80% of Singaporeans live in public housing built by the government -- most own their apartments
New design concepts mean they're highly sought-after; applicants can wait for years
Singapore is teaching the world how to build efficient public housing, architect says
Think of public housing estates and you may imagine grimy stairwells and unloved communal spaces.
That’s certainly not the case in Singapore, which for more than 50 years has been transforming public housing from basic blocks to slick high-rises.
Residents are currently receiving the keys to their apartments in Skyville, a 47-storey building that was 12 times oversubscribed and sold out within days of flats being offered, off-plan, several years ago.
“Ours was the first development to offer floor plan options, so in a flat that potentially had three bedrooms you could choose to put in only two bedrooms and have a very big living-dining (room) or have room for a home office,” says Richard Hassell, founding director of WOHA Architects, which built the block in conjunction with Singapore’s Housing and Development Board (HDB).
The development is a cluster of 12 “villages,” each made up of 80 apartments, which share communal landscaped areas – or “sky gardens.”
The design is incredibly simple, Hassell says, and incorporates natural light and ventilation to make the building more energy-efficient and appropriate for Singapore’s tropical climate.
“If you want to cook a big curry meal you just open the window. You can dry all your clothes naturally; there’s a proper drying yard and a hanging rack. Every single bathroom has a window to the outside.”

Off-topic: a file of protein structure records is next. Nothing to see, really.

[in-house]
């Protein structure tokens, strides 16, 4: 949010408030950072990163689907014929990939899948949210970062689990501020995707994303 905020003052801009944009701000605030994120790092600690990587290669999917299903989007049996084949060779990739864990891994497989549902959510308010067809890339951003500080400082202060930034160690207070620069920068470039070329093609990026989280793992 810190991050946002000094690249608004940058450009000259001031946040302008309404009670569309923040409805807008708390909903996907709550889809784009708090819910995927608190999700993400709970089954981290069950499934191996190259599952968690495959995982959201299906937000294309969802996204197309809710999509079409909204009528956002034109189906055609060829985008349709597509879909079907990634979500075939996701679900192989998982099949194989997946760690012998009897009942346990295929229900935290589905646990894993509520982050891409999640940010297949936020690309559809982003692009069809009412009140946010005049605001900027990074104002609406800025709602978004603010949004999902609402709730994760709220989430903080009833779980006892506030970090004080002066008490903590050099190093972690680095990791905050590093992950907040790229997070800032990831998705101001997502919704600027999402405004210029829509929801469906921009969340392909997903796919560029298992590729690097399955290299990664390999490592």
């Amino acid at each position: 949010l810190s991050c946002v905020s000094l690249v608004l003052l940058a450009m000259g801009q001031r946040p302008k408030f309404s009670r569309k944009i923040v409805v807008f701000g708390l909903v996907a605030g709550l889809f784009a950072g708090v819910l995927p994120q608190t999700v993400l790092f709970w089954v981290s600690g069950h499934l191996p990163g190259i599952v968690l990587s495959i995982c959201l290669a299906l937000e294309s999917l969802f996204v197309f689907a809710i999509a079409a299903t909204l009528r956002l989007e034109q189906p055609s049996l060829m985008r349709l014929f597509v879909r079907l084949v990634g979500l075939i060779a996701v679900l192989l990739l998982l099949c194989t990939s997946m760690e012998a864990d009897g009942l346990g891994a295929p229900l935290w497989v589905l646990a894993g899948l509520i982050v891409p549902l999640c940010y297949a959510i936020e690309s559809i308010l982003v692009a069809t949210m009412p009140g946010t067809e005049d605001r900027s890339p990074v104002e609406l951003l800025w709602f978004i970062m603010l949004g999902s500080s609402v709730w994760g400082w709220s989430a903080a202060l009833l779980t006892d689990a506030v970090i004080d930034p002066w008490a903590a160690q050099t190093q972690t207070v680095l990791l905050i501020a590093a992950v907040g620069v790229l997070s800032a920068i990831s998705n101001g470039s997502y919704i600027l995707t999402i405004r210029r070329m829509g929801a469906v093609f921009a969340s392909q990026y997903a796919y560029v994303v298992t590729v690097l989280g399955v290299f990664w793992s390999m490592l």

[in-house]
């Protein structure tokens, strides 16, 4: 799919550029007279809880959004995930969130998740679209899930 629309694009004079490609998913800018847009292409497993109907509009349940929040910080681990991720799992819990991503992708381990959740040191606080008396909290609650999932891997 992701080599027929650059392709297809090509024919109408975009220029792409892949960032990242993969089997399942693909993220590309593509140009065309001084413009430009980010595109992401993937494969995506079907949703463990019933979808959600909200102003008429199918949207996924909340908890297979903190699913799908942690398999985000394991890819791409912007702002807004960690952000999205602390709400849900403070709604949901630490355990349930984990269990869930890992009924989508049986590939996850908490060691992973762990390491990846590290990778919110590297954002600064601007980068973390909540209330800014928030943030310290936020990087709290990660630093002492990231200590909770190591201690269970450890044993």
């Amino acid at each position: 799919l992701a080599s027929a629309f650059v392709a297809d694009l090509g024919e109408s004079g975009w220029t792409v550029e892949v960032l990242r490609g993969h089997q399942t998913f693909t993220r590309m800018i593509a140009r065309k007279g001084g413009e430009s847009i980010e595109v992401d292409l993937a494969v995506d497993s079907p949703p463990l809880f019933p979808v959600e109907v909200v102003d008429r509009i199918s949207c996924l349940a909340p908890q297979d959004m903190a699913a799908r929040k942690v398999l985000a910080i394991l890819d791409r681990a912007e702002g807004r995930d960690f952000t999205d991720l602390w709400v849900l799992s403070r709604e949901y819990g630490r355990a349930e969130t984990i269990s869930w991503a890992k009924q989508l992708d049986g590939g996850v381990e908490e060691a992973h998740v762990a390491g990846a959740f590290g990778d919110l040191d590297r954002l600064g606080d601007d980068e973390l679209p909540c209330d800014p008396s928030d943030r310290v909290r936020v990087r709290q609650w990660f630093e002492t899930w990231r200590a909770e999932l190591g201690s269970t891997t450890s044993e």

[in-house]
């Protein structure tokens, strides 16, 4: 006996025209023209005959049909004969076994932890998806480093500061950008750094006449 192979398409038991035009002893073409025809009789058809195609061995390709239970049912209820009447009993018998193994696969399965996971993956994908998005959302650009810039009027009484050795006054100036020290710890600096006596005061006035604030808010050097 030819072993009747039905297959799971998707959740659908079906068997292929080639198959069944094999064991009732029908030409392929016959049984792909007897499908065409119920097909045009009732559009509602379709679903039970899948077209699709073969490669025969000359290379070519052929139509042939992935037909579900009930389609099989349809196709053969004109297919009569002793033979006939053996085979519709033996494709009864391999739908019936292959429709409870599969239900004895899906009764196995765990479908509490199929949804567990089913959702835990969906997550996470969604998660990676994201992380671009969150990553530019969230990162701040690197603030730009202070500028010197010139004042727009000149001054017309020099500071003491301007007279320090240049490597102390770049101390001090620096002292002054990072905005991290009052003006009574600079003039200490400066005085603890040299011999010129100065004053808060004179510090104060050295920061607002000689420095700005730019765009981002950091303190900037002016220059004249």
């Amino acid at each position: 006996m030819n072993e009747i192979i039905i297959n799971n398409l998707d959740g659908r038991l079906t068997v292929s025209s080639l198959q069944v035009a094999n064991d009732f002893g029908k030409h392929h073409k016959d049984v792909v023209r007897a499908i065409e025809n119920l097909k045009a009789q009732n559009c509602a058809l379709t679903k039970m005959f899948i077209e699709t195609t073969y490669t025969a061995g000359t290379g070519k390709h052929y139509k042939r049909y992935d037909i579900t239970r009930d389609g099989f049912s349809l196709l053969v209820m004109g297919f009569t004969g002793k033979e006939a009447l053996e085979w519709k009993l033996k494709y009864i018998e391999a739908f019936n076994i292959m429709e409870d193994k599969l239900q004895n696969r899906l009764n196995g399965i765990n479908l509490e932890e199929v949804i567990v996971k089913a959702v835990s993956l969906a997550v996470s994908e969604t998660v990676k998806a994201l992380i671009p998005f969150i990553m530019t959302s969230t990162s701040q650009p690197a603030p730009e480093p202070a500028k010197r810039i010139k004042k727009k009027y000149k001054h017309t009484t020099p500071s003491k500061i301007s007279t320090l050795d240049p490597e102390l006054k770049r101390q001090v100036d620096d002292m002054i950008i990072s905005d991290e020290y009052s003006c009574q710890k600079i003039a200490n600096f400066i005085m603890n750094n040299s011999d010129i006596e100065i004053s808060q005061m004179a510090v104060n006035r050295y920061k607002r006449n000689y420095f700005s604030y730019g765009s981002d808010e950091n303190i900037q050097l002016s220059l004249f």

The concept seems simple but it’s one that’s often overlooked in countries with a similar climate, which also face the same challenges of keeping buildings cool but running costs low.
“What we’ve seen is that far too many experts from the temperate world exporting their models to the tropics, which are quite inappropriate in many ways,” Hassell says.
“We think Singapore is a really great example of a city that’s setting up a whole lot of alternative models that are maybe more appropriate for a lot of locations.”
A history of public housing
Singapore started its mass public housing project in the 1940s, led by the Singapore Improvement Trust, which by 1959 had built more than 20,000 flats. Even after that initial surge of housing construction, most Singaporeans were still living in rented cubicles or unregulated squatter settlements.
When then-Prime Minister Lee Kuan Yew came to power at the end of the 1950s he demanded action, and fast. Within three years, another 30,000 flats were built. Now there are more than one million.
Of the 80% of residents who live in apartments built by the government, 90% own them. They’re helped by government loans, and use the money saved through the government-run pension scheme, the Central Provident Fund.
Residents apply for their homes through the HDB, and it can be a very lengthy process. It’s faster to join the resale market, but sales are restricted by rules banning turnover of new flats during the Minimum Occupation Period (MOP), which is currently five years. The rule prevents “flipping,” or the practice of selling on flats for a huge profit.
Building for the future
Hassell describes his company’s next project, Kampung Admiralty – currently under construction with HDB – as a “rule changer,” in that it’s the first to combine aged-care housing with other facilities, including a kindergarten and hawker center.
“I think (the government) has realized that rigidly segregated town planning lacks a certain amount of buzz and interest that older cities have. So this is a way of starting to put things together to get that interesting urban buzz you get from mixed-use intense developments,” he says.
It’s one of a number of new projects set to open by 2020. Earlier this month, the government announced plans to create four new neighborhood centers, which it promises will include “complete live-work-play-learn environment for residents.”
The developments include the first seafront community of public flats, including shops, restaurants and childcare centers, called Northshore Plaza in Punggol, one of the more rural parts of the islands.
“We want to plan towns that are well designed, (and) sustainable as well as community-centric,” Fong Chun Wah, Group Director, Development and Procurement of the HDB was quoted saying.
“HDB is not just a developer and master planner, we also play a social role.”